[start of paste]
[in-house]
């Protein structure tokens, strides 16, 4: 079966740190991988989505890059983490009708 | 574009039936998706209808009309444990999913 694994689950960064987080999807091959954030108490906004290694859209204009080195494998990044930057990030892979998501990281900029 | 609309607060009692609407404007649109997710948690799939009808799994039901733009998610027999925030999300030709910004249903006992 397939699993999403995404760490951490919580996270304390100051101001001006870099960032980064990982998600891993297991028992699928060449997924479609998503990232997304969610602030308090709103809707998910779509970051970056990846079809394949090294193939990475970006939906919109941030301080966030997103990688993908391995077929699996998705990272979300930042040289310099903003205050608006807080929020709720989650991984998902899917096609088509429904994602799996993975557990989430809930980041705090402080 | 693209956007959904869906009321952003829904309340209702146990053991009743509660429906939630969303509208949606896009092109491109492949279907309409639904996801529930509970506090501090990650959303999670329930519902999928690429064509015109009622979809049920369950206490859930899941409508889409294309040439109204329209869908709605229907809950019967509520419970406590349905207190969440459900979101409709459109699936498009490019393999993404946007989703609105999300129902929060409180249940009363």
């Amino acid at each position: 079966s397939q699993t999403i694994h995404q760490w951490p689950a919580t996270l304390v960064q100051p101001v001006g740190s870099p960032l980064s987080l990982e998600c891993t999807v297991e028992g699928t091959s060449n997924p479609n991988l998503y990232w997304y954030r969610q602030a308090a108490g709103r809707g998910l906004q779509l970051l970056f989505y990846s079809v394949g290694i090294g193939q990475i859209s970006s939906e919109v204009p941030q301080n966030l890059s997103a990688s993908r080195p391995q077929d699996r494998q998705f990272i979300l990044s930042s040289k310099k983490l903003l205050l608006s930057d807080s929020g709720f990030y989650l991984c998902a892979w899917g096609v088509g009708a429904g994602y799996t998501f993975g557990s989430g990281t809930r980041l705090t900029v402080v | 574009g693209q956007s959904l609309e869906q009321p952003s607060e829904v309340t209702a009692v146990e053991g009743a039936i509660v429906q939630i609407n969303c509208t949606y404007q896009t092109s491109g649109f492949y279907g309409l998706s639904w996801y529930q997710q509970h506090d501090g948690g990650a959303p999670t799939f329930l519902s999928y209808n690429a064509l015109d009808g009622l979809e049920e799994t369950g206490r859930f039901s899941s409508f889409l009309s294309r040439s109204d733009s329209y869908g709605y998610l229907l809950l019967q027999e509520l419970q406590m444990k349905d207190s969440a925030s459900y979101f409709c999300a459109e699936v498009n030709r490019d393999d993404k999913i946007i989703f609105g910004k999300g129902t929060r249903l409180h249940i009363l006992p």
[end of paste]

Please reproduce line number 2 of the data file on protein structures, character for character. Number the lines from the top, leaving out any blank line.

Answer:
């Protein structure tokens, strides 16, 4: 079966740190991988989505890059983490009708 | 574009039936998706209808009309444990999913 694994689950960064987080999807091959954030108490906004290694859209204009080195494998990044930057990030892979998501990281900029 | 609309607060009692609407404007649109997710948690799939009808799994039901733009998610027999925030999300030709910004249903006992 397939699993999403995404760490951490919580996270304390100051101001001006870099960032980064990982998600891993297991028992699928060449997924479609998503990232997304969610602030308090709103809707998910779509970051970056990846079809394949090294193939990475970006939906919109941030301080966030997103990688993908391995077929699996998705990272979300930042040289310099903003205050608006807080929020709720989650991984998902899917096609088509429904994602799996993975557990989430809930980041705090402080 | 693209956007959904869906009321952003829904309340209702146990053991009743509660429906939630969303509208949606896009092109491109492949279907309409639904996801529930509970506090501090990650959303999670329930519902999928690429064509015109009622979809049920369950206490859930899941409508889409294309040439109204329209869908709605229907809950019967509520419970406590349905207190969440459900979101409709459109699936498009490019393999993404946007989703609105999300129902929060409180249940009363």